Should Your Child Have Psychotherapy as Part of ADHD Treatment?

Eileen Bailey Health Guide
  • Psychotherapy is often touted as one of the methods for treating ADHD.
    How do you know if this type of treatment is right for your child?

    What Is Psychotherapy?

    Psychotherapy works to create changes in someone's life through
    communication. Psychotherapy can be helpful to someone having
    difficulties with either emotions or behaviors. Psychotherapists use
    mostly talk therapy when working with adults. With children, however,
    additional methods, such as play therapy, pretending, or drawing and
    art therapy may be used to help improve communication and discuss

    Therapy may help children and adolescents in several ways:

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    • Conflict resolution
    • Receiving emotional support
    • Finding new solutions to problems
    • Improving relationships
    • Improving self esteem
    • Understanding problems
    • Changing behaviors
    • Learning relaxation techniques
    • Improving social skills

    Therapy should be specific to your child's and your family's needs.
    Therapy can be individual, with only your child attending therapy. Or
    it can also include family counseling, with parent training classes,
    conflict resolution and an emphasis on learning to accept one another
    and work together. Therapy can also be offered for individuals or in a
    group. The type of therapy you choose must be based on your individual

    Different Psychological Approaches

    When treating a child with ADHD, psychologists can serve different
    purposes. Some of the approaches a psychologist may use:

    Emotional Support

    Sometimes therapy does not specifically address the core symptoms of
    ADHD (inattention, hyperactivity and impulsiveness) but rather works
    to help a child or adolescent deal with emotional difficulties that
    may happen because of these symptoms. Feelings of helplessness or
    incompetency can lead to low self-esteem. Psychologists can help
    individuals deal with the emotions that occur as a result of ADHD

    Behavioral Therapy

    One of the core treatments for children and adolescents with ADHD is a
    behavior modification program. Psychologists can work with children to
    target a specific behavior, develop strategies to help create more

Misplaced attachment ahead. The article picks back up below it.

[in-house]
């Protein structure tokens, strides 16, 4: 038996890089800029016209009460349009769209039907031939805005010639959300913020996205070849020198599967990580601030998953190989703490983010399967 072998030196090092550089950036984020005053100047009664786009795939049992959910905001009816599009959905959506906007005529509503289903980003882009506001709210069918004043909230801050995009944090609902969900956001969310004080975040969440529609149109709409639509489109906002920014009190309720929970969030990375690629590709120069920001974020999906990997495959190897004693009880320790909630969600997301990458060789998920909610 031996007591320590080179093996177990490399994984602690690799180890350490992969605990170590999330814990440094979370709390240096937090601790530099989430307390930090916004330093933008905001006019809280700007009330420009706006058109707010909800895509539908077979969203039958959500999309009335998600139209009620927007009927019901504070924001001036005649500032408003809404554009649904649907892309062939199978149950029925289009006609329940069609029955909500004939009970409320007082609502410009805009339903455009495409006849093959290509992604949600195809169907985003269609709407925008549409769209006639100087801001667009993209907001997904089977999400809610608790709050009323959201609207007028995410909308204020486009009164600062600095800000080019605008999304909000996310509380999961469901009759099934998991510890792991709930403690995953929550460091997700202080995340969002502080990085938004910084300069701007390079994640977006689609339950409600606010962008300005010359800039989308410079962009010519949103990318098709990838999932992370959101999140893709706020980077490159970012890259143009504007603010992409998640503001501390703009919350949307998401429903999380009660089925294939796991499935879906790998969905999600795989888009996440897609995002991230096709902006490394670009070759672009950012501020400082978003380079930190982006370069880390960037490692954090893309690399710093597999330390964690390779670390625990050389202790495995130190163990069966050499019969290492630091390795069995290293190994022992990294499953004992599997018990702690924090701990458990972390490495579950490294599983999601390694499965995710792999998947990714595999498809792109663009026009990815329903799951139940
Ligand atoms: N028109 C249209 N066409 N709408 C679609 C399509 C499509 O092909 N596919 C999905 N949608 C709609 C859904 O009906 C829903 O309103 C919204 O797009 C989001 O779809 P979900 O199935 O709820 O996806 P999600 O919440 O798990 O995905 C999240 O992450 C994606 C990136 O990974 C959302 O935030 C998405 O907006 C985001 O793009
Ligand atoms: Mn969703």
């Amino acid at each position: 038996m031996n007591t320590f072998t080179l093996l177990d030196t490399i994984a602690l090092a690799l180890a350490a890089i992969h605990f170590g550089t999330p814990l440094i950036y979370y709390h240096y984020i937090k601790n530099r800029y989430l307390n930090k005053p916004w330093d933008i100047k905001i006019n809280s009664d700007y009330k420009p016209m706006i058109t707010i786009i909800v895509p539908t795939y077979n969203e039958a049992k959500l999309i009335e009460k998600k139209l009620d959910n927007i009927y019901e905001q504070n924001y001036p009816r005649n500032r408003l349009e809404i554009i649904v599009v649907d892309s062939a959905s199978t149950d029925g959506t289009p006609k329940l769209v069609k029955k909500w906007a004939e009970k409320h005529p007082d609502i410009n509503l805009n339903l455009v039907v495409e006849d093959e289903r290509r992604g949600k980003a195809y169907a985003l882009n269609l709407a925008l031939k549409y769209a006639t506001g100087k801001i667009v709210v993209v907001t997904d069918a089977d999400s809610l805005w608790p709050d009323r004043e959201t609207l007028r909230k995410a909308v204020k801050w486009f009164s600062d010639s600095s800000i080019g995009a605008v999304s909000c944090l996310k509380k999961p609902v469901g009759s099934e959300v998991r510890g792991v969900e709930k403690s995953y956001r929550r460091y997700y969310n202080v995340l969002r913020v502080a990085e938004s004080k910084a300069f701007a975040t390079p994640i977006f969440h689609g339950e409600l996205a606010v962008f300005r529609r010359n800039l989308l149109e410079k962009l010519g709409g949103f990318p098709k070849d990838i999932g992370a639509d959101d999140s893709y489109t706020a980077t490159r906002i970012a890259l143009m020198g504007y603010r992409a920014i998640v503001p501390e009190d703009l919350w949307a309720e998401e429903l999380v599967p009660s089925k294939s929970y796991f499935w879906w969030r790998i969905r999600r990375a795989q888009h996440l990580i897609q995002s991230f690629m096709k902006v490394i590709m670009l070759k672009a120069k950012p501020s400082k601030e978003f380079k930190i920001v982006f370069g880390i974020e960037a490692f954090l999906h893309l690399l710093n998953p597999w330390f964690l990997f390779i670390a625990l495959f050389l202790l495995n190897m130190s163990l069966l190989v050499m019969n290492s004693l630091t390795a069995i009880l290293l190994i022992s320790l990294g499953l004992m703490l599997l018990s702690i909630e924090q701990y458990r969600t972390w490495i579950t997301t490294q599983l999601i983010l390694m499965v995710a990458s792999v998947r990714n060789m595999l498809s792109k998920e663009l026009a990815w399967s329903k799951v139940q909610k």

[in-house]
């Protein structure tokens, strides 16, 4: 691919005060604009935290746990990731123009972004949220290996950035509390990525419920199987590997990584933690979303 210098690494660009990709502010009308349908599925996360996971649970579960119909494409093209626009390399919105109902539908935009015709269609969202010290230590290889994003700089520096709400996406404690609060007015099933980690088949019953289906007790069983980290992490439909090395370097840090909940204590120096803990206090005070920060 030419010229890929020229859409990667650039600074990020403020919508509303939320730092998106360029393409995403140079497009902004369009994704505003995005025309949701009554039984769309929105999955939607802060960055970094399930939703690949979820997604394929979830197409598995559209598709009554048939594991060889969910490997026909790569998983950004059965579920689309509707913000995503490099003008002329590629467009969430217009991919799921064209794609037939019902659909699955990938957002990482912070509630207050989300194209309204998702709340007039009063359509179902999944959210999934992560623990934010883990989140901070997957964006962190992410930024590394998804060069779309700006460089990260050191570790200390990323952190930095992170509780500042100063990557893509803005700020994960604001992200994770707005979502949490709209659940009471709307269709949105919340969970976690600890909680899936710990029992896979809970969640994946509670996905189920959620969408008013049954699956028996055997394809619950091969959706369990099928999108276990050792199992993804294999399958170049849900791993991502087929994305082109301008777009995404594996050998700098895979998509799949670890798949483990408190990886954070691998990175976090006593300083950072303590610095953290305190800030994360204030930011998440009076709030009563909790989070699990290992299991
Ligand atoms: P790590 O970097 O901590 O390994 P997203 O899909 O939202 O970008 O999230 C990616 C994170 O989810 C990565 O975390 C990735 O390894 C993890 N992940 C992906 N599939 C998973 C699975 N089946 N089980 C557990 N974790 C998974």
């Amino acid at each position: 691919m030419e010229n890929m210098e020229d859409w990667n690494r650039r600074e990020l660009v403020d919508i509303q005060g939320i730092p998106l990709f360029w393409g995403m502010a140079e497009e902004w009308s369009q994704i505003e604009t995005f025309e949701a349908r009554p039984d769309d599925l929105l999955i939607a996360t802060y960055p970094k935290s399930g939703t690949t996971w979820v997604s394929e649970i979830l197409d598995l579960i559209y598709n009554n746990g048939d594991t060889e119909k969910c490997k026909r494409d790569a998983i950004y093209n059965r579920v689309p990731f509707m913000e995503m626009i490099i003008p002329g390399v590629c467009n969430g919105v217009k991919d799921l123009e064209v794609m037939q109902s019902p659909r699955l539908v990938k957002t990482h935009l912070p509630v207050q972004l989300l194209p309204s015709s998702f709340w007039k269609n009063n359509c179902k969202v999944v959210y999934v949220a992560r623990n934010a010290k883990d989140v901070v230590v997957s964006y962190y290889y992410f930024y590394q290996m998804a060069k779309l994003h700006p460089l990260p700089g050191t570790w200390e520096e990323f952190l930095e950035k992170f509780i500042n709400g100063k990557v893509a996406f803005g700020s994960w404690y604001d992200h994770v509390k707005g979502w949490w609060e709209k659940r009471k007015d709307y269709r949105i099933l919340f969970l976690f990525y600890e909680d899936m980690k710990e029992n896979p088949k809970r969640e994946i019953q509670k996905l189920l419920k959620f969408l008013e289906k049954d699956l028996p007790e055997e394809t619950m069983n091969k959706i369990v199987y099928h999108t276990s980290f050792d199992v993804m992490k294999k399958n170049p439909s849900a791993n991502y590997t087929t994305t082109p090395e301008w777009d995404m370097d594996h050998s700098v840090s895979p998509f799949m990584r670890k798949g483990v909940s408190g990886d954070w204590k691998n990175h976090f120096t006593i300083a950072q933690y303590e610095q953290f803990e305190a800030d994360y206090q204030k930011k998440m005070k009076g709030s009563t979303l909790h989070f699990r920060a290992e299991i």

positive behaviors and monitor progress on a regular basis.
    Psychologists will normally choose one or two behaviors to work on at
    a time and may work with parents as well to come up with discipline
    procedures for home to help create a more positive environment.

    Social Skills Training

    Children with ADHD frequently have trouble with social skills, not
    understanding personal boundaries, interrupting others or monopolizing
    conversations. Difficulties with making or keeping friends can cause a
    child to feel worthless. Psychologists can work with children in
    developing healthy, positive social skills.

    Anger Management

    Some children with ADHD are prone to emotional outbursts and may have
    a low tolerance for frustration. Psychologists can work with children
    to develop specific strategies to help them better cope with
    disappointment or frustration.

    Parent Training

    Sometimes the psychologist will work directly with the parent in
    developing behavioral programs to be implemented in the home. These

  • behavioral programs can help create a more positive relationship

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    between the parent and child, help the parents better understand ADHD
    and create lifelong skills for managing ADHD behaviors.

    Questions to Ask a Therapist

    When a child is referred for psychological treatment, parents may not
    know what to expect. The following are questions parents should ask a
    therapist to help understand the process:

    • Why was therapy recommended?
    • What should I expect from therapy?
    • Who will be involved in the therapy? Is this therapy for my child or
      for the entire family?
    • How often should my child be seen?
    • How long is therapy expected to last?
    • What are the specific goals of therapy?
    • How can the results of therapy be measured?
    • How soon can I expect to see results?
    • How often will parents be updated on the child's progress?

    Parents should ask for an initial consultation with the therapist to
    go over these questions, as well as any additional questions the
    parents may have. It is important for the parents to feel comfortable
    with the process of therapy, this will help the children feel more
    comfortable and gain more from the sessions.

Published On: August 27, 2009